by Gia-Fu Feng
and Jane English
This thirtieth in a series of calendars uses selections from the best-selling translation of Tao Te Ching, by Gia-fu Feng and Jane English, and from their edition of Chuang Tsu: Inner Chapters. Both books are illustrated with his calligraphy and her photographs.
The Tao in Color
For many years, Jane English and I have shared the same appreciation and wish to transmit the ineffable Tao through poetry, movement, and visual images. And I have admired her intuitive ways of revealing the Tao essence in so many of her inspiring photographs. Through the images, together with her uniquely personal understanding and perceptions, she helps us enter into the heart and soul of the living philosophy of Tao Te Ching and Chuang Tsu’s Inner Chapters, two of the most important Tao classics. Some may still prefer the Tao essence to remain plain and simple, austerely black and white, but I am delighted that Jane has ventured into another dimension of expression – the full color spectrum – with these marvelous images. This is just as nature has intended for our eyes to see, and it allows our spirits to soar. — Chungliang Al Huang
The Tao Te Ching, the esoteric but infinitely
practical book written most probably in the sixth century B.C.
by Lao Tsu, has been translated more frequently than any work
except the Bible. Lao Tsu, an older contemporary of Confucius,
was keeper of the imperial archives at Loyang in the province
of Honan. All his life he taught that "the Tao that can be
told is not the eternal Tao;" but, according to ancient legend,
as he was riding off into the desert to die sick at heart
at the ways of men he was persuaded by a gatekeeper in northwestern
China to write down his teaching for posterity.
The essence of Taoism is contained in the eighty-one chapters of the book roughly 5,000 words which have for 2,500 years provided one of the major underlying influences in Chinese thought and culture, emerging also in proverbs and folklore. Whereas Confucianism is concerned with day-to-day rules of conduct, Taoism is concerned with a more spiritual level of being.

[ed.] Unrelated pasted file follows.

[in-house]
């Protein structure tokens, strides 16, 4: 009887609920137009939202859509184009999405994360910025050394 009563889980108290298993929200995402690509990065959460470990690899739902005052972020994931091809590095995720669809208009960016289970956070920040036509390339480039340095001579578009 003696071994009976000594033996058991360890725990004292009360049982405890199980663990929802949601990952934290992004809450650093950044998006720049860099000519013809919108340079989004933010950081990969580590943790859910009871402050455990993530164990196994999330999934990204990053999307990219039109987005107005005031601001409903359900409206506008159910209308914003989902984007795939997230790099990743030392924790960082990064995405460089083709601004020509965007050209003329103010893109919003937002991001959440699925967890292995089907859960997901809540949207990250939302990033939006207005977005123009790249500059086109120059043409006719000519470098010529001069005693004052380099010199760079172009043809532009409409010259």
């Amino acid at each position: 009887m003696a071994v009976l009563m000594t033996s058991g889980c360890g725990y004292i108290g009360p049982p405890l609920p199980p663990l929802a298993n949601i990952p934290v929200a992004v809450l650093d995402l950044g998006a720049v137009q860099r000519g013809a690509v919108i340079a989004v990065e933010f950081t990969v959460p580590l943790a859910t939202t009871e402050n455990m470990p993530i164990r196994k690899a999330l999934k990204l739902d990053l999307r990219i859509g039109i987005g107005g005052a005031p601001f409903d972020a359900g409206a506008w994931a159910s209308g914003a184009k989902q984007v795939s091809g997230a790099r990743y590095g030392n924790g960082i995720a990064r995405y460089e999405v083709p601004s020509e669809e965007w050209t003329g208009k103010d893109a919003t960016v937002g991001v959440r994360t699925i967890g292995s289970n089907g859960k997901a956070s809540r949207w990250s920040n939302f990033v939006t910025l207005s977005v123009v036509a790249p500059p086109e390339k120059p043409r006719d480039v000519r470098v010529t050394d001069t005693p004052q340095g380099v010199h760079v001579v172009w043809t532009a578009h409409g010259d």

Chuang Tsu: Inner Chapters is a companion volume
to the Tao Te Ching. Very little is known about Chuang
Tsu and that little is inextricably woven into legend. It is said
that he was a contemporary of Mencius, an official in the Lacquer
Garden of Meng in Honan Province around the fourth century B.C.
Chuang Tsu was to Lao Tsu as Saint Paul was to Jesus and Plato
While the other philosophers were busying themselves with the practical matters of government and rules of conduct, Chuang Tsu transcended the whang cheng, the illusory dust of the world-thus anticipating Zen Buddhism's emphasis on a state of emptiness or ego transcendence. With humor, imagery and fantasy, he captures the depth of Chinese thinking. The seven "Inner Chapters" presented in this translation are accepted by scholars as being definitely the work of Chuang Tsu. Another twenty-six chapters are of questionable origin; they are interpretations of his teaching and may have been added by later commentators.
24 color photos of nature,
12 with Chinese calligraphy
12" x 12" wall calendar (24" tall open)
Published by Amber Lotus
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